14 addition to the wild pigeon, and the common dove which is familiar to all, and which latter, in a wild state, is known as the wild rock pigeon, there are two other species in this country, one known as the Carolina turtle-dove, and the other as the Southern ground-dove, or ortolan. Our turtledove is a favorite bird with all who love to wander among our woods in spring, and listen to their varied harmony. Its peculiar mournful moanings, which sound so much like the voice of sorrow, are none other than the love-notes with which it woos its happy mate. The English ringdove, or cushat, is also noted for its cooing, and plaintive murmuring.

"Dear is my little native vale,


The ringdove builds and warbles there
Close by my cot she tells her tale

To every passing villager."-ROGERS.

15. Another important division of this order of birds is the grouse family, which embraces those large groups of game birds known in familiar language as grouse, partridges, quails, and ptarmigans. The names by which the several species of the grouse family are known vary greatly in different places. The engravings which we have given of several of these birds will convey a better knowledge of them than any description. The pinnated grouse is a very singular bird, peculiar to America alone, and is found in pine-barrens and prairie-lands. In New England the quail is often called a partridge; and in Pennsylvania the true partridge (or ruffed grouse) is usually called a pheasant. In early spring-time the partridge makes a loud drumming sound by beating his sides with his wings. This drumming is thus described by an American poet:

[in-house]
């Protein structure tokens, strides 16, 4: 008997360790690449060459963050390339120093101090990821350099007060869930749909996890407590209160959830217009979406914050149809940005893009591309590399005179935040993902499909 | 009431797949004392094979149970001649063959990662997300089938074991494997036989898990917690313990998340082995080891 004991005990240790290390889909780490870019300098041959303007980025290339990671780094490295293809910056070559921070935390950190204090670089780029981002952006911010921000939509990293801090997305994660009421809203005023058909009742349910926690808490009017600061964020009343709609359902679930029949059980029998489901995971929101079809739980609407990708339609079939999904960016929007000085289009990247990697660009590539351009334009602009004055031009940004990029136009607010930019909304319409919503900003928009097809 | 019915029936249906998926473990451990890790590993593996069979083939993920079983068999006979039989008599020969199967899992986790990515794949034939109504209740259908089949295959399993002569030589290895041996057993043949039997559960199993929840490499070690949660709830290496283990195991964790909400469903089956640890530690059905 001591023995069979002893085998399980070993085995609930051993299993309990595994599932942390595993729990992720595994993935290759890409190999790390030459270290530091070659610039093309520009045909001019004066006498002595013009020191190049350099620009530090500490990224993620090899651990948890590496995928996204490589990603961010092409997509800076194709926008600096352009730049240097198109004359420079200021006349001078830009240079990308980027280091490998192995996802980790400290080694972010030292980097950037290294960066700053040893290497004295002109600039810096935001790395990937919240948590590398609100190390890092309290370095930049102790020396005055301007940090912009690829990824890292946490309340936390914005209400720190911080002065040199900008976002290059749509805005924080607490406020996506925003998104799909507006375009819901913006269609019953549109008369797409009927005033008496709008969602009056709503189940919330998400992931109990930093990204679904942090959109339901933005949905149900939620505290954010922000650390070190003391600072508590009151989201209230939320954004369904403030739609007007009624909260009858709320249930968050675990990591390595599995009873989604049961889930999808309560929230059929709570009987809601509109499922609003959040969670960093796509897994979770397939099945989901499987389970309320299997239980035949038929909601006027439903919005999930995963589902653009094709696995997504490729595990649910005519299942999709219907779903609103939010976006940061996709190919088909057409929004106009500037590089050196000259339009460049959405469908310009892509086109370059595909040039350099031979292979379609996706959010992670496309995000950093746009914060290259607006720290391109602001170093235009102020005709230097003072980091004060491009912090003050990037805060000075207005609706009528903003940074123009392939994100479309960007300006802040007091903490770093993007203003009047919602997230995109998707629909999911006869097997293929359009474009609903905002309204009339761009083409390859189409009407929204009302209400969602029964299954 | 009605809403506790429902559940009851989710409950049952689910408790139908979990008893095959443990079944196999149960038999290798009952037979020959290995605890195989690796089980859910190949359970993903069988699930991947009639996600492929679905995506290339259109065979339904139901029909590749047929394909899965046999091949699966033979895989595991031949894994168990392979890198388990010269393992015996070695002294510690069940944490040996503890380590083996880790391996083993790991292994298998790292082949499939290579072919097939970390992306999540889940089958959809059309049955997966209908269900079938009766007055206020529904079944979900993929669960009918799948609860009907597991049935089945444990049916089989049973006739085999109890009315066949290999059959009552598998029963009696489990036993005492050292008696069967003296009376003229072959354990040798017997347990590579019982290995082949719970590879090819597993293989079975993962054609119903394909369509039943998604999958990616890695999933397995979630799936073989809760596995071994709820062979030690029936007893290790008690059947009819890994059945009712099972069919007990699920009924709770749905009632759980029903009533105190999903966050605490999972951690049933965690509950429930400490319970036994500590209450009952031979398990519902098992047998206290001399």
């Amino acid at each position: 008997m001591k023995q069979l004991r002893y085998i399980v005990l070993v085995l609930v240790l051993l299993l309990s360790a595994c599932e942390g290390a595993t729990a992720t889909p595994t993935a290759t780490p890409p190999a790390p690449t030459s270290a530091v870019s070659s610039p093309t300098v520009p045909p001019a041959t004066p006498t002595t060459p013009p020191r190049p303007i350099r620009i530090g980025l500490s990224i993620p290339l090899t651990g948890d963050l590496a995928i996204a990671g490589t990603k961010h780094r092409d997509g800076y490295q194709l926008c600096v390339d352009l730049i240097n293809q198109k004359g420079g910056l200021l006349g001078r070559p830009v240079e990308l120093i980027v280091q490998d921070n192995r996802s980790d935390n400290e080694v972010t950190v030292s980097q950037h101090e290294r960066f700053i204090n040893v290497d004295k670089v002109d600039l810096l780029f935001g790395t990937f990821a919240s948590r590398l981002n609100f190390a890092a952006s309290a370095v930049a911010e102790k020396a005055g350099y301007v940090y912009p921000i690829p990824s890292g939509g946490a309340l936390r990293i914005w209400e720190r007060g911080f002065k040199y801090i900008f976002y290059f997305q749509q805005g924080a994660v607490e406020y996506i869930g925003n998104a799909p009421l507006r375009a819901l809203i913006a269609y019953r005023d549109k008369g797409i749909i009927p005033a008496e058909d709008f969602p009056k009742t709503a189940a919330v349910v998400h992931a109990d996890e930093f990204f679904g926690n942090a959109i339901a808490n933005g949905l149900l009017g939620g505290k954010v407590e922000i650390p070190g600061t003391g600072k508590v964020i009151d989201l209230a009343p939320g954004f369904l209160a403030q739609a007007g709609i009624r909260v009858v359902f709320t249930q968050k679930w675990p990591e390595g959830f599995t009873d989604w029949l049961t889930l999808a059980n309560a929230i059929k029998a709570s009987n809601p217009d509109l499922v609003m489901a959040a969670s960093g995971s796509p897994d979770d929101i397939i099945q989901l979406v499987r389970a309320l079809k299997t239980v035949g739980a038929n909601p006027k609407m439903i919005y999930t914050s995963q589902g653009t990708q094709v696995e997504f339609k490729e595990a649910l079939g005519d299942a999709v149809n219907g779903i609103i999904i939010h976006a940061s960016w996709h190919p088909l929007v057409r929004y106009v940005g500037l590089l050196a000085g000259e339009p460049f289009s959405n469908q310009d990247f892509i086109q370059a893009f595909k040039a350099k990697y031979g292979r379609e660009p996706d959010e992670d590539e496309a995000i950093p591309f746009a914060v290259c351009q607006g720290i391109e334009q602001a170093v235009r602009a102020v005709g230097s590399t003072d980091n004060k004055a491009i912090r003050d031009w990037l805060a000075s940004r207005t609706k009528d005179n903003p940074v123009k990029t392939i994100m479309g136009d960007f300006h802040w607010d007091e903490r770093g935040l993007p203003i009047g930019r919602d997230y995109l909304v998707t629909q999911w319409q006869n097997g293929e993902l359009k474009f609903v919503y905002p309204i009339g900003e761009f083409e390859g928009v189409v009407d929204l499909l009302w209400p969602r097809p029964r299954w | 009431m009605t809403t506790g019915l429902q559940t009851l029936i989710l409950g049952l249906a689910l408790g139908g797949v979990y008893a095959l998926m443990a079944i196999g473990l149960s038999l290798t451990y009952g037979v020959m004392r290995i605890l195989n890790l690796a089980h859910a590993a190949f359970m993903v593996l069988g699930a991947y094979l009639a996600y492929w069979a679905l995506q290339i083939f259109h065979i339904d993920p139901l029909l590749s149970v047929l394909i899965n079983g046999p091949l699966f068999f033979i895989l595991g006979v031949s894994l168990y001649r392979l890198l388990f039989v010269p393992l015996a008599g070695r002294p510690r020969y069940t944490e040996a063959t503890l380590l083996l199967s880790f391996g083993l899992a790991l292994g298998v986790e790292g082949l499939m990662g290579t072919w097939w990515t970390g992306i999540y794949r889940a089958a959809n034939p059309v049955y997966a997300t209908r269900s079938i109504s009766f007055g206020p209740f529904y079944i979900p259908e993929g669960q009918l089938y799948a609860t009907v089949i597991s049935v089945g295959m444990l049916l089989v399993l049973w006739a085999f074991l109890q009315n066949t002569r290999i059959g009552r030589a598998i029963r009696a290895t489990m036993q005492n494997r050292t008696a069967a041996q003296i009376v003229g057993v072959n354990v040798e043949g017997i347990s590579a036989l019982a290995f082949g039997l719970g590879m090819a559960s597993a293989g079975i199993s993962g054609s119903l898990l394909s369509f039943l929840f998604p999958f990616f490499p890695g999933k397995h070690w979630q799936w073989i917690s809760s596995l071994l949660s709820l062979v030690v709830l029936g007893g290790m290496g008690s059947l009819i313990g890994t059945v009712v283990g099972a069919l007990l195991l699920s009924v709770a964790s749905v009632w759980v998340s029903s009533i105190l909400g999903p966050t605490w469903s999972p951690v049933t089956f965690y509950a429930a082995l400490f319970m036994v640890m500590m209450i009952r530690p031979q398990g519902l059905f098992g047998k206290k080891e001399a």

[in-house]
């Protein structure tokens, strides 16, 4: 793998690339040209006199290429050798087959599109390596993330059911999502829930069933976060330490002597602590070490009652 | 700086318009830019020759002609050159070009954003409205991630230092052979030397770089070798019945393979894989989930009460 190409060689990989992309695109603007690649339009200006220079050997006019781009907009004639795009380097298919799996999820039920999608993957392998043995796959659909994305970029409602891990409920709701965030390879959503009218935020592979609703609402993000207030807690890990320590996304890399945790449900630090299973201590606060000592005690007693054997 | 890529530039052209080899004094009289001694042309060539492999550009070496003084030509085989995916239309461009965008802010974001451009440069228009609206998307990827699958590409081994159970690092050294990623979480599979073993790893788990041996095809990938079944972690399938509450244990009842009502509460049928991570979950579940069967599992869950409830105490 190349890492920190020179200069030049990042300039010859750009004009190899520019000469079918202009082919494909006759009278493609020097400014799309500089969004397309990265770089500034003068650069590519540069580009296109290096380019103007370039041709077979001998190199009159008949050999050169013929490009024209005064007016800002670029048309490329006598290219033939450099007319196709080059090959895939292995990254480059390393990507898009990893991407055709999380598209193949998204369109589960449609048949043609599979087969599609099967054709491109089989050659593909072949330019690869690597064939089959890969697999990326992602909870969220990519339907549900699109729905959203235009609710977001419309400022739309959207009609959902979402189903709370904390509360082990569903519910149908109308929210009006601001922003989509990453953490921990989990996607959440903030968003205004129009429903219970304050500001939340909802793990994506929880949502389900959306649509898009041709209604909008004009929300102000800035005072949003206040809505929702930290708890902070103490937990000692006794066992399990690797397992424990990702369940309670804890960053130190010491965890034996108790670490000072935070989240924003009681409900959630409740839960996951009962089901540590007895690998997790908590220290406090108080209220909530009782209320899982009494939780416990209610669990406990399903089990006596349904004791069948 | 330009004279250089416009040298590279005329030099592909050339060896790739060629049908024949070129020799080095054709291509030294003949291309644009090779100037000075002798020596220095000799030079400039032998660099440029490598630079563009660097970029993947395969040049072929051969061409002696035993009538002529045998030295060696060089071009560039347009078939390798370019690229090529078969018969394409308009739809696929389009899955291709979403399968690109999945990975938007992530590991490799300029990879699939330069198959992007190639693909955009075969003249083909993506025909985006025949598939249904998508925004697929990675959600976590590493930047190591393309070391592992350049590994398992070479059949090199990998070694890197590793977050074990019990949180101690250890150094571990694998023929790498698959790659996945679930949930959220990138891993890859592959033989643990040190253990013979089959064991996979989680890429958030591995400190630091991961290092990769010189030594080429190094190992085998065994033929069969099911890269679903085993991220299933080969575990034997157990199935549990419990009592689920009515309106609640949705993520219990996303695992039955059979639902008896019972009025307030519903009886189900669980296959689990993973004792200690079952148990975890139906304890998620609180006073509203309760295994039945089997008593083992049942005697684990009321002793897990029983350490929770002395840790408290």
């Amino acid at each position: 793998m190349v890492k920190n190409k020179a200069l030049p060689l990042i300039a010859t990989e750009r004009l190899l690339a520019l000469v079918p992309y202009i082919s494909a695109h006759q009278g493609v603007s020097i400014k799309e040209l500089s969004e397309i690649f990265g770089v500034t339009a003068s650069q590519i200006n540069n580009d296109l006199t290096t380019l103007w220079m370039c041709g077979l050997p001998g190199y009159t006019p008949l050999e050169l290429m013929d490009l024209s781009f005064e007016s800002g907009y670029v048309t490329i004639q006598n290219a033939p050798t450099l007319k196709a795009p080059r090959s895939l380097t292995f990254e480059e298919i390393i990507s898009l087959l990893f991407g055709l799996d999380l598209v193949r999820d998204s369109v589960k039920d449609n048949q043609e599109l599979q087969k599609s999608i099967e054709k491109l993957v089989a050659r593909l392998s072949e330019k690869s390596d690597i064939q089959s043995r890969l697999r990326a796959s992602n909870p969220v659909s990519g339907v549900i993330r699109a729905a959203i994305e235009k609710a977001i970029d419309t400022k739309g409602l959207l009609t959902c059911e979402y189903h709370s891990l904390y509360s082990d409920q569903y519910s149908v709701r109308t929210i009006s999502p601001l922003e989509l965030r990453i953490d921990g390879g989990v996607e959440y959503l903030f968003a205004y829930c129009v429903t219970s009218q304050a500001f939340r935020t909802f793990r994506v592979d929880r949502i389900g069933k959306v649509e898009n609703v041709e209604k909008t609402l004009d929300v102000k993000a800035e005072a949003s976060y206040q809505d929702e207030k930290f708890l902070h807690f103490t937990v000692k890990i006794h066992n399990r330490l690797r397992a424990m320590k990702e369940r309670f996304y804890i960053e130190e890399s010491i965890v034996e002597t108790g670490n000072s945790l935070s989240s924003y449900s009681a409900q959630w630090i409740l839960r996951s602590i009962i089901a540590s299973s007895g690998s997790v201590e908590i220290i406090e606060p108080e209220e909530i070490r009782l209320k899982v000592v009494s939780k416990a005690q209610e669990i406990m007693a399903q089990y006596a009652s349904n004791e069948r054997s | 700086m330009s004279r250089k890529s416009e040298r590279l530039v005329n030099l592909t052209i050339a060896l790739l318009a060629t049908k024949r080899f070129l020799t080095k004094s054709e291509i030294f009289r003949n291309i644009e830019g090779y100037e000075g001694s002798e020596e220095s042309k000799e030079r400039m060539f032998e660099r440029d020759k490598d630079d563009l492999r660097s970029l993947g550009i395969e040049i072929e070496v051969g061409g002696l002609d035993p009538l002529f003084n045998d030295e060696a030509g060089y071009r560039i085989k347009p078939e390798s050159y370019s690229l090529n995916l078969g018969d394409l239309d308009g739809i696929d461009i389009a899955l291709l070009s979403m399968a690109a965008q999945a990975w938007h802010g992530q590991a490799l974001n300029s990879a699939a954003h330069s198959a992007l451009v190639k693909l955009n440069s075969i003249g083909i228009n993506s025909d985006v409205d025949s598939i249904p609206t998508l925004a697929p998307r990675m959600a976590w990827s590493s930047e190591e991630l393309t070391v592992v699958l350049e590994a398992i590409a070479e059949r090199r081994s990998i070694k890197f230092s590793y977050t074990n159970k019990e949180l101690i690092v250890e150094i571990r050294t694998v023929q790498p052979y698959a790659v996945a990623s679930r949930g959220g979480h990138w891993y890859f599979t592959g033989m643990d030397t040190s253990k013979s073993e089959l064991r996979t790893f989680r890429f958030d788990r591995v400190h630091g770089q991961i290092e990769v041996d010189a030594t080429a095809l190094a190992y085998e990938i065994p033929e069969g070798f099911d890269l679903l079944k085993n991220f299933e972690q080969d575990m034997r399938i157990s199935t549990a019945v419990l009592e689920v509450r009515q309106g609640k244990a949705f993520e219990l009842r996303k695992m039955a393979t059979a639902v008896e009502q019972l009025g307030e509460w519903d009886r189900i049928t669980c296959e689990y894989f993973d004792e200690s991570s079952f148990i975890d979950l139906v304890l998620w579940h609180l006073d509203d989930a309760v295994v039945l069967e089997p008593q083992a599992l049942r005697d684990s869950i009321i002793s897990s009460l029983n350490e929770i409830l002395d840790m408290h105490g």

"Hearest thou that bird?'
I listened, and from 'midst the depth of woods
Heard the love signal of the grouse that wears
A sable ruff around his mottled neck:
Partridge they call him by our northern streams,

And pheasant by the Delaware. He beats

'Gainst his barred sides his speckled wings, and makes

A sound like distant thunder; slow the strokes
At first, then fast and faster, till at length
They pass into a murmur, and are still."-BRYANT.

1 DO-MES'-TI-CA-TED, tamed; made domes-13 EN-TI-TLED, named; having the title of. tic. 4 IN-AU-DI-BLE, that can not be heard. 2 JUN ́-GLE, land mostly covered with brush-5 CHUCK, the voice or call of a hen. wood. 6 €USH'-AT (pronounced koosh'-at).



1. STOOP to my window, thou beautiful dove!
Thy daily visits have touched my love.
I watch thy coming, and list thy note
That stirs so low in thy mellow throat,
And my joy is high

To catch the glance of thy gentle eye.

2. Why dost thou sit on the heated eaves,

And forsake the wood with its freshened leaves?
Why dost thou haunt the sultry street,

When the paths of the forest are cool and sweet?
How canst thou bear

This noise of people-this sultry air?

3. Thou alone, of the feathered race,
Dost look unscared on the human face;
Thou alone, with a wing to flee,
Dost love with man in his haunts to be;
And the "gentle dove"

Has become a name of truth and love.

4. Come then ever, when daylight leaves
The page I read, to my humble eaves,
And wash thy breast in the hollow spout,
And murmur thy low, sweet music out.
I hear and see

Lessons of wisdom, sweet bird, in thee.